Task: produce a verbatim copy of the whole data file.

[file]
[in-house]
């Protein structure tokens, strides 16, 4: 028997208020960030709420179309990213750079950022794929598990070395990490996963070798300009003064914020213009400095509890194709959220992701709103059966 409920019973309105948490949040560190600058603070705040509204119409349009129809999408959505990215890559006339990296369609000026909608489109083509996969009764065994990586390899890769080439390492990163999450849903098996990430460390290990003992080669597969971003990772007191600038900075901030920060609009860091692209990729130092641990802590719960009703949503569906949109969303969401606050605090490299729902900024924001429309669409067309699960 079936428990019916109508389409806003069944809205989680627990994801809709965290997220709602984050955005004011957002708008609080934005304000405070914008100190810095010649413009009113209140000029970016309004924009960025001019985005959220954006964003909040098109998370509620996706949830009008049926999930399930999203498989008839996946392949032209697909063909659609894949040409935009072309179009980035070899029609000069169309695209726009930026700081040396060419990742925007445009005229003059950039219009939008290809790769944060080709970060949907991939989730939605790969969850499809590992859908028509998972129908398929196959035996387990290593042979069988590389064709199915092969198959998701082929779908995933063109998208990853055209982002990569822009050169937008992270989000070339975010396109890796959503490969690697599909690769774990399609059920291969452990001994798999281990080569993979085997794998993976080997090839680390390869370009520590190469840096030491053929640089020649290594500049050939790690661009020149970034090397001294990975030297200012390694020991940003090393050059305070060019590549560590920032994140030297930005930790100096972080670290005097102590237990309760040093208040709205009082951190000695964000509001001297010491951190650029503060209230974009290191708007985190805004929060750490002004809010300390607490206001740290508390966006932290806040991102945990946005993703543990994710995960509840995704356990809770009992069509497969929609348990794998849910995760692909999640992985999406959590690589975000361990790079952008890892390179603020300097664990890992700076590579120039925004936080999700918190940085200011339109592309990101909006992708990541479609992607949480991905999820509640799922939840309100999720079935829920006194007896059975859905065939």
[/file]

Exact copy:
[in-house]
């Protein structure tokens, strides 16, 4: 028997208020960030709420179309990213750079950022794929598990070395990490996963070798300009003064914020213009400095509890194709959220992701709103059966 409920019973309105948490949040560190600058603070705040509204119409349009129809999408959505990215890559006339990296369609000026909608489109083509996969009764065994990586390899890769080439390492990163999450849903098996990430460390290990003992080669597969971003990772007191600038900075901030920060609009860091692209990729130092641990802590719960009703949503569906949109969303969401606050605090490299729902900024924001429309669409067309699960 079936428990019916109508389409806003069944809205989680627990994801809709965290997220709602984050955005004011957002708008609080934005304000405070914008100190810095010649413009009113209140000029970016309004924009960025001019985005959220954006964003909040098109998370509620996706949830009008049926999930399930999203498989008839996946392949032209697909063909659609894949040409935009072309179009980035070899029609000069169309695209726009930026700081040396060419990742925007445009005229003059950039219009939008290809790769944060080709970060949907991939989730939605790969969850499809590992859908028509998972129908398929196959035996387990290593042979069988590389064709199915092969198959998701082929779908995933063109998208990853055209982002990569822009050169937008992270989000070339975010396109890796959503490969690697599909690769774990399609059920291969452990001994798999281990080569993979085997794998993976080997090839680390390869370009520590190469840096030491053929640089020649290594500049050939790690661009020149970034090397001294990975030297200012390694020991940003090393050059305070060019590549560590920032994140030297930005930790100096972080670290005097102590237990309760040093208040709205009082951190000695964000509001001297010491951190650029503060209230974009290191708007985190805004929060750490002004809010300390607490206001740290508390966006932290806040991102945990946005993703543990994710995960509840995704356990809770009992069509497969929609348990794998849910995760692909999640992985999406959590690589975000361990790079952008890892390179603020300097664990890992700076590579120039925004936080999700918190940085200011339109592309990101909006992708990541479609992607949480991905999820509640799922939840309100999720079935829920006194007896059975859905065939």